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Re: Finding the first history event of the current instance
- X-seq: zsh-workers 35347
- From: Bart Schaefer <schaefer@xxxxxxxxxxxxxxxx>
- To: Zsh workers <zsh-workers@xxxxxxx>
- Subject: Re: Finding the first history event of the current instance
- Date: Sun, 31 May 2015 16:59:42 -0700
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On May 31, 11:29am, Oliver Kiddle wrote:
} Subject: Re: Finding the first history event of the current instance
} > The options -N (new), -O (old), and -F (foreign) are all currently unused
} > by "fc" if we wanted to add multiple filterings.
} I think I'd favour +L for foreign (i.e. not local). It's easier to
} remember that way.
That'd be fine by me, but read on.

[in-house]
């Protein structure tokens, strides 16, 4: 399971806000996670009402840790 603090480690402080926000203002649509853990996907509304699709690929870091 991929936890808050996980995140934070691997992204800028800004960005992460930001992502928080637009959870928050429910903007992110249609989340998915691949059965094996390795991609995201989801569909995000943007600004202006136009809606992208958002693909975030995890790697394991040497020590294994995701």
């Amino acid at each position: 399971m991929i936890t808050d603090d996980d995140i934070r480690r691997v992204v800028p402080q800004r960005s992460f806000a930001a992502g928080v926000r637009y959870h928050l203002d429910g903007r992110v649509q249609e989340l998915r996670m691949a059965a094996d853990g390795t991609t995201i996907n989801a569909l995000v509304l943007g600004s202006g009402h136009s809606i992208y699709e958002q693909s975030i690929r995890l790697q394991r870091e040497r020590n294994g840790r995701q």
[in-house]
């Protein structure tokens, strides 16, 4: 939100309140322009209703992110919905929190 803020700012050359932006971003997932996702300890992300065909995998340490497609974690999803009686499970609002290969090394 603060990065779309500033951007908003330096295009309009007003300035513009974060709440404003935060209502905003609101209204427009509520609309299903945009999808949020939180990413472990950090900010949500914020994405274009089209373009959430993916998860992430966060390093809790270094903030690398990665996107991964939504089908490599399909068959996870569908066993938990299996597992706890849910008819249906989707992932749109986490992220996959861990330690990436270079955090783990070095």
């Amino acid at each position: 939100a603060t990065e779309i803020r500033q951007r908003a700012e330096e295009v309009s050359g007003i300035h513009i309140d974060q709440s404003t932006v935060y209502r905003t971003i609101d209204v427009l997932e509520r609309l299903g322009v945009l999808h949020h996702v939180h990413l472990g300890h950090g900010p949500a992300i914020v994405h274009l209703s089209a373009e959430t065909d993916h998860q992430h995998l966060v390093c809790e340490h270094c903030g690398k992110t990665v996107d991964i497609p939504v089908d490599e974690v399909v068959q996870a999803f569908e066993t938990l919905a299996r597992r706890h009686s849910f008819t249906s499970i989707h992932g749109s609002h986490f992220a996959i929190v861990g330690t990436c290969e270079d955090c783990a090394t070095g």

} I'm not sure how the option parser works but that may
} change the meaning of fc + which isn't ideal.
I don't think it'll affect that at all. However, it will mean that
"fc +l" has the same meaning as "fc -l", unless we do a lot of special
processing. (Same for +r/-r etc.) So maybe we don't want that.
} For new/old, one option would be to have a special token such as "-",
} ".", "^" or "0" that can be used to indicate the history number
} when the shell started.
What if someone loads (or reloads) history with "fc -R"? Ought those
be considered "new" in the current shell?
} Admittedly, this doesn't allow you to get a history entry matching a
} pattern from the old entries.
You can use -m with a range:
schaefer<502> fc -l -m echo\* 101 200
fc: no matching events found
schaefer<503> fc -l -m echo\* 201 300
250 echo $CPATH
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